Under A Weaker Sky
The play Gem Of The Ocean is over, as is the dinner that was at Alexcia and Paul's, eight miles away from Joppa Lane,where I reside for another month. Funny how life pulls some strings together, and unties others. These are tender times I wouldn't trade for the world. In some ways it is dying off and seeing how the living take our place after we are gone. I find it a kindness to see Alexcia happy; to see her new life sitting around glasses of wine and the good clatter of people eating through smiles, and our dogs peaceful and tired on the floor. In a week she will be legally married to Paul. Saturday.
They dropped me off tonight under the green canvas canopy at Joppa Lane and backed slowly up the road to change in direction before driving home. Home. I watch as if they can see me standing here in the dark; watching because that is what the dead do. It is not like sadness though. Mostly, it is watching somebody you love win. It is smiling into a city night sky that is as weak as I am and I'm thinking that this one wrinkle that I made has been forgiven, ironed out with bigger hands of purpose. One thing crooked has been made straight.
After Saturday I alone am WhiteCrow again. In a month I head east with a box that will be the unfinished book under one arm. Alexcia tells me that her father forbids me to take my log cabin that I constructed, then I helped built his barn to work off the materials; forbidden am I to even step onto his land to see it. I wonder who is the elder and who is the prodigal son. Sometimes we all fall down. Three winters have come and gone. Some winters never leave even when the snow goes under ground.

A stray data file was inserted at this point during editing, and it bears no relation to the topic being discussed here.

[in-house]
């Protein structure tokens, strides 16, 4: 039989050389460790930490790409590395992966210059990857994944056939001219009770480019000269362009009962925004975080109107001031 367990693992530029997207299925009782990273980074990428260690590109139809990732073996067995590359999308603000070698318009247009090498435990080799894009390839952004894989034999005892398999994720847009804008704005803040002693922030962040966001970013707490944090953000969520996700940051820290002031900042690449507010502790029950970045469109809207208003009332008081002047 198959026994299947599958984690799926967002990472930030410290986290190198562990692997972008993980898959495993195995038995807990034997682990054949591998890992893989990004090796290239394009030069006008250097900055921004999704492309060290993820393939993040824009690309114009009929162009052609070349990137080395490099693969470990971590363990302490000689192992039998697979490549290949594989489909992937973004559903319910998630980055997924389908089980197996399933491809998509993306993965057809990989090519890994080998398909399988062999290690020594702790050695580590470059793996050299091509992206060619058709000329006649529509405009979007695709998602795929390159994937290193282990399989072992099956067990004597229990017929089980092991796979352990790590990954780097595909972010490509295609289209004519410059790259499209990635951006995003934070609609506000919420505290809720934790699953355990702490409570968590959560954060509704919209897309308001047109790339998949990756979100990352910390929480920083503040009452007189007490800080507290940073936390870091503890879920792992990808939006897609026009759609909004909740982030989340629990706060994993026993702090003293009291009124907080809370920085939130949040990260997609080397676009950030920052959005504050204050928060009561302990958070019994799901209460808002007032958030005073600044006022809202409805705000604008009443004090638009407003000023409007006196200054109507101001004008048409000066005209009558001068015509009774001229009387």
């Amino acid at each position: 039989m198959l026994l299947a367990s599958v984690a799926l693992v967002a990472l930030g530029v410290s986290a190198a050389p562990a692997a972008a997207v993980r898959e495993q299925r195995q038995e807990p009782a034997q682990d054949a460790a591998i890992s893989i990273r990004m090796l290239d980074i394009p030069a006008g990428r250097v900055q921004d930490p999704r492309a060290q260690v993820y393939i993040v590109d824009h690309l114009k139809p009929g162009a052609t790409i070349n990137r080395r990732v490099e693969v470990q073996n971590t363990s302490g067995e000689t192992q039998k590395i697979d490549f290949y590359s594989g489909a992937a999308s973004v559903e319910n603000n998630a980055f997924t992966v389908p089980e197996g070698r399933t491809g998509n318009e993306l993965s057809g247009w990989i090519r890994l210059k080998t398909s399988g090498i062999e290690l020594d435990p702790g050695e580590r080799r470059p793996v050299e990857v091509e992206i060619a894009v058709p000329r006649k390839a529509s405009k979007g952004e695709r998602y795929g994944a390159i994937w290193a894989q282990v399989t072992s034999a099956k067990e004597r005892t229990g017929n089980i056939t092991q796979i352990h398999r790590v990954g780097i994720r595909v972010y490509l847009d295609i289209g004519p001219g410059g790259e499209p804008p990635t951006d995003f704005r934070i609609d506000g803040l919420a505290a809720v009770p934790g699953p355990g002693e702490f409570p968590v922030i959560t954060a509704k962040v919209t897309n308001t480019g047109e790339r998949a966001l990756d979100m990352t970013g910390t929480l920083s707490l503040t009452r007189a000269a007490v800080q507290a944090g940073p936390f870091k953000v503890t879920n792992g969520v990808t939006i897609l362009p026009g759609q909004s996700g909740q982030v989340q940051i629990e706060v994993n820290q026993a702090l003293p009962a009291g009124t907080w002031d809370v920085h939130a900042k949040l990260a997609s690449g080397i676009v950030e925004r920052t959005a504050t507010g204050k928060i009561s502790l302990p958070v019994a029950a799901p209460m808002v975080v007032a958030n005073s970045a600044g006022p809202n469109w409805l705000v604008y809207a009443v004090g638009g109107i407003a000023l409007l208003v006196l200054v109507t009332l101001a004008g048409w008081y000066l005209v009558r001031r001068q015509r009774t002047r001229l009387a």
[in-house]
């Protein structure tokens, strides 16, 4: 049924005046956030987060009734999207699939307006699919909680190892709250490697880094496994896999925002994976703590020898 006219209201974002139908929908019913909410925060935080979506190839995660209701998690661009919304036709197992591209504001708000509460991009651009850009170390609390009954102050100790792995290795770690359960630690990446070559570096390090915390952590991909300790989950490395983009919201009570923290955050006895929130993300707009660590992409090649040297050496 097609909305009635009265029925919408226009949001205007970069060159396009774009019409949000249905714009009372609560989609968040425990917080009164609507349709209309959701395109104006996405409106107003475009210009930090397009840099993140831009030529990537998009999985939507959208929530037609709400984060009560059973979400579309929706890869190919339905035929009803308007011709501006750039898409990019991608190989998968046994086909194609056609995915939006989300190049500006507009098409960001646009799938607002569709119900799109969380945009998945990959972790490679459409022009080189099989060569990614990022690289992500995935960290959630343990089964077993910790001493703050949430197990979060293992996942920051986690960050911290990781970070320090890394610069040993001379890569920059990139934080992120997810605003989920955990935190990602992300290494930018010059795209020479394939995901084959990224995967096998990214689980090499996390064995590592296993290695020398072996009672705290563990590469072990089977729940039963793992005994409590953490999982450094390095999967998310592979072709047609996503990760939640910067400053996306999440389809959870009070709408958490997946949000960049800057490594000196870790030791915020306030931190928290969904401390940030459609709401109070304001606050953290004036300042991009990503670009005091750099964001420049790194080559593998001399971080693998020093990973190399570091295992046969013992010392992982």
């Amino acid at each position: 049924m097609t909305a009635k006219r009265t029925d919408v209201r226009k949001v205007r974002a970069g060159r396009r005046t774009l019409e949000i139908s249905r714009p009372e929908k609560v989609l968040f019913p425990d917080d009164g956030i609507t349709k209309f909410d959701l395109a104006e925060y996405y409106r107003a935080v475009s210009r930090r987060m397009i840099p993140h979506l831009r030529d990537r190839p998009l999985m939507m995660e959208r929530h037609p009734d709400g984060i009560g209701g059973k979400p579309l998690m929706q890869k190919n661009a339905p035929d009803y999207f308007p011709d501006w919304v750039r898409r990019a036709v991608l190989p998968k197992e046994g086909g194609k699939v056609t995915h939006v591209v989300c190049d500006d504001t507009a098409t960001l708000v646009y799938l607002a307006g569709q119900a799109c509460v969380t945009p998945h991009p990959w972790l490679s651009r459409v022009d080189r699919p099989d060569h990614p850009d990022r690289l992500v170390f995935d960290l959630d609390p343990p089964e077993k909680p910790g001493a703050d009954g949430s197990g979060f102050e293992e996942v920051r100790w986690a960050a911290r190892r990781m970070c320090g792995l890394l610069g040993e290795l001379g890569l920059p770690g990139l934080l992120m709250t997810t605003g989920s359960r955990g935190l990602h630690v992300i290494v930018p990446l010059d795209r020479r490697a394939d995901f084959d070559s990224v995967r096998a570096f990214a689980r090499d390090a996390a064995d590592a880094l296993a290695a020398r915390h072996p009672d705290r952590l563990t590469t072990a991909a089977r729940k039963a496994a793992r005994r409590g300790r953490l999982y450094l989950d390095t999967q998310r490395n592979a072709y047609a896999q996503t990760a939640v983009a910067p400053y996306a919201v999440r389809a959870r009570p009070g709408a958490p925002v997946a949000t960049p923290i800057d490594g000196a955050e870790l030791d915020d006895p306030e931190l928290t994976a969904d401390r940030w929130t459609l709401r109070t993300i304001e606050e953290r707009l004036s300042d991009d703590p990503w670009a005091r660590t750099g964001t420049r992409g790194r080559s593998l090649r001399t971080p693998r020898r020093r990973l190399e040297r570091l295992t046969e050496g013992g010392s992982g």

It is good to see Alexcia, and the dogs we shared. The dogs have grown plump living away from the running fields of New England. There are days I think of dating again, but I know this is the time to be quiet inside, and listen. For three years I walked across America, talking to the earth and the wind to keep silence at bay. Now I am in the company of people from time to time, and I just try to keep my mouth still. Spring is kind. Under an open window I lie in my tent and hear what was. There are always things to miss, simple things like the one room log cabin and the sound of rain talking on the porch, the smell of deer stepping on swamp cabbage. Everything is different now.